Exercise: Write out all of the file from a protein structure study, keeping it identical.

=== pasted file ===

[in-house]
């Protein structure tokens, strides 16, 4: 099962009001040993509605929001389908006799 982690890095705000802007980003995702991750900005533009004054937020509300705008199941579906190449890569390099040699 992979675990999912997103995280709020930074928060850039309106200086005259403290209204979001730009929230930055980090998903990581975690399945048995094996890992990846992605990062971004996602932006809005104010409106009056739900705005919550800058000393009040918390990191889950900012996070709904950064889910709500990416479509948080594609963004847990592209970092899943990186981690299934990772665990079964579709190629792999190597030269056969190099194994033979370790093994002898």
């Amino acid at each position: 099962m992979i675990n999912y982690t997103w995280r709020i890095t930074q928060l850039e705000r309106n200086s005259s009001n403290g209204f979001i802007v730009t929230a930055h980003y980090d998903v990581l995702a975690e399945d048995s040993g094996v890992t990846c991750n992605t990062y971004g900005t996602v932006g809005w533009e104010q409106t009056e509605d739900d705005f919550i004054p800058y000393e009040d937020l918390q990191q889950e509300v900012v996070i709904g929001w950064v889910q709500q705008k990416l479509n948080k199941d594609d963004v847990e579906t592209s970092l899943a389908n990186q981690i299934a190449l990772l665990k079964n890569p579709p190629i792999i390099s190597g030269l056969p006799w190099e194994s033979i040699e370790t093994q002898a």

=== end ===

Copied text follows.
[in-house]
């Protein structure tokens, strides 16, 4: 099962009001040993509605929001389908006799 982690890095705000802007980003995702991750900005533009004054937020509300705008199941579906190449890569390099040699 992979675990999912997103995280709020930074928060850039309106200086005259403290209204979001730009929230930055980090998903990581975690399945048995094996890992990846992605990062971004996602932006809005104010409106009056739900705005919550800058000393009040918390990191889950900012996070709904950064889910709500990416479509948080594609963004847990592209970092899943990186981690299934990772665990079964579709190629792999190597030269056969190099194994033979370790093994002898």
């Amino acid at each position: 099962m992979i675990n999912y982690t997103w995280r709020i890095t930074q928060l850039e705000r309106n200086s005259s009001n403290g209204f979001i802007v730009t929230a930055h980003y980090d998903v990581l995702a975690e399945d048995s040993g094996v890992t990846c991750n992605t990062y971004g900005t996602v932006g809005w533009e104010q409106t009056e509605d739900d705005f919550i004054p800058y000393e009040d937020l918390q990191q889950e509300v900012v996070i709904g929001w950064v889910q709500q705008k990416l479509n948080k199941d594609d963004v847990e579906t592209s970092l899943a389908n990186q981690i299934a190449l990772l665990k079964n890569p579709p190629i792999i390099s190597g030269l056969p006799w190099e194994s033979i040699e370790t093994q002898a």